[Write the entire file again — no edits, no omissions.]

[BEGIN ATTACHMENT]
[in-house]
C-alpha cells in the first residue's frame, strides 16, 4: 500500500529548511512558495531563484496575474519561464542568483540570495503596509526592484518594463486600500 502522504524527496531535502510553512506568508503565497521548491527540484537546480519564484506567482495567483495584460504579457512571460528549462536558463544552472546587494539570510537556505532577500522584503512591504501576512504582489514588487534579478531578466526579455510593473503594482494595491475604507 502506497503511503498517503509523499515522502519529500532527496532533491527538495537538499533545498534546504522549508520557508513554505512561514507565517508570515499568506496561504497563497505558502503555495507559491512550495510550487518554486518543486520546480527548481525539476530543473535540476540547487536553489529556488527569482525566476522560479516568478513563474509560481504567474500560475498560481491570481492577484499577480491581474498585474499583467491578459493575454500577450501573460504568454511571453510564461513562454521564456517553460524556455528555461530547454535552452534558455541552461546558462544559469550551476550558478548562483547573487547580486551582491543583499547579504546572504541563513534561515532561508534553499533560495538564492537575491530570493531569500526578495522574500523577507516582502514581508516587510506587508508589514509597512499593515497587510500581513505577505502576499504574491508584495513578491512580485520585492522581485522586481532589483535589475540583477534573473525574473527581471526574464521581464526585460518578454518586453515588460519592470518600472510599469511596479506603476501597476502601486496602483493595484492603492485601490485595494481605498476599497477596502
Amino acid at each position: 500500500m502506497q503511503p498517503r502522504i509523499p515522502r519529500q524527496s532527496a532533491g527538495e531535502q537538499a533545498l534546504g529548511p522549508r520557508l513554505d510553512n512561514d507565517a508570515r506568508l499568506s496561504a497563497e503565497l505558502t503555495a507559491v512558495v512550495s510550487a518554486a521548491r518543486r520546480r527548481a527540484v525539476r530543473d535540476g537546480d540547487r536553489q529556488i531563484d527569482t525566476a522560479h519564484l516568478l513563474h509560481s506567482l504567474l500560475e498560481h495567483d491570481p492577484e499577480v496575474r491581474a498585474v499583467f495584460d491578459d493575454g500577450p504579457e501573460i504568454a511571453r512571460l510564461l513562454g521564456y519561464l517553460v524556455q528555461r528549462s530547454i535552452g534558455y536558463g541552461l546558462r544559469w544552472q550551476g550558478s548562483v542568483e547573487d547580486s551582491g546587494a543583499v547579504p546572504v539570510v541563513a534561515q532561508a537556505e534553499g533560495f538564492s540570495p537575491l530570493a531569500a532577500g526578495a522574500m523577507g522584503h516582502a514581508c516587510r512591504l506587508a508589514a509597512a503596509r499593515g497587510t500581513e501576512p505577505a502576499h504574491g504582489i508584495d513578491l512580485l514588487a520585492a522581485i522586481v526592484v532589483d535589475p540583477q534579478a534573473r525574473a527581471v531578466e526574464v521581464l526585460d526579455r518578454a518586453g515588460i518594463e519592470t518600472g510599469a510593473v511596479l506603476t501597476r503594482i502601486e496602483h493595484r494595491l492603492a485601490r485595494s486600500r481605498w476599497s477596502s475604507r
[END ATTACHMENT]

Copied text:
[in-house]
C-alpha cells in the first residue's frame, strides 16, 4: 500500500529548511512558495531563484496575474519561464542568483540570495503596509526592484518594463486600500 502522504524527496531535502510553512506568508503565497521548491527540484537546480519564484506567482495567483495584460504579457512571460528549462536558463544552472546587494539570510537556505532577500522584503512591504501576512504582489514588487534579478531578466526579455510593473503594482494595491475604507 502506497503511503498517503509523499515522502519529500532527496532533491527538495537538499533545498534546504522549508520557508513554505512561514507565517508570515499568506496561504497563497505558502503555495507559491512550495510550487518554486518543486520546480527548481525539476530543473535540476540547487536553489529556488527569482525566476522560479516568478513563474509560481504567474500560475498560481491570481492577484499577480491581474498585474499583467491578459493575454500577450501573460504568454511571453510564461513562454521564456517553460524556455528555461530547454535552452534558455541552461546558462544559469550551476550558478548562483547573487547580486551582491543583499547579504546572504541563513534561515532561508534553499533560495538564492537575491530570493531569500526578495522574500523577507516582502514581508516587510506587508508589514509597512499593515497587510500581513505577505502576499504574491508584495513578491512580485520585492522581485522586481532589483535589475540583477534573473525574473527581471526574464521581464526585460518578454518586453515588460519592470518600472510599469511596479506603476501597476502601486496602483493595484492603492485601490485595494481605498476599497477596502
Amino acid at each position: 500500500m502506497q503511503p498517503r502522504i509523499p515522502r519529500q524527496s532527496a532533491g527538495e531535502q537538499a533545498l534546504g529548511p522549508r520557508l513554505d510553512n512561514d507565517a508570515r506568508l499568506s496561504a497563497e503565497l505558502t503555495a507559491v512558495v512550495s510550487a518554486a521548491r518543486r520546480r527548481a527540484v525539476r530543473d535540476g537546480d540547487r536553489q529556488i531563484d527569482t525566476a522560479h519564484l516568478l513563474h509560481s506567482l504567474l500560475e498560481h495567483d491570481p492577484e499577480v496575474r491581474a498585474v499583467f495584460d491578459d493575454g500577450p504579457e501573460i504568454a511571453r512571460l510564461l513562454g521564456y519561464l517553460v524556455q528555461r528549462s530547454i535552452g534558455y536558463g541552461l546558462r544559469w544552472q550551476g550558478s548562483v542568483e547573487d547580486s551582491g546587494a543583499v547579504p546572504v539570510v541563513a534561515q532561508a537556505e534553499g533560495f538564492s540570495p537575491l530570493a531569500a532577500g526578495a522574500m523577507g522584503h516582502a514581508c516587510r512591504l506587508a508589514a509597512a503596509r499593515g497587510t500581513e501576512p505577505a502576499h504574491g504582489i508584495d513578491l512580485l514588487a520585492a522581485i522586481v526592484v532589483d535589475p540583477q534579478a534573473r525574473a527581471v531578466e526574464v521581464l526585460d526579455r518578454a518586453g515588460i518594463e519592470t518600472g510599469a510593473v511596479l506603476t501597476r503594482i502601486e496602483h493595484r494595491l492603492a485601490r485595494s486600500r481605498w476599497s477596502s475604507r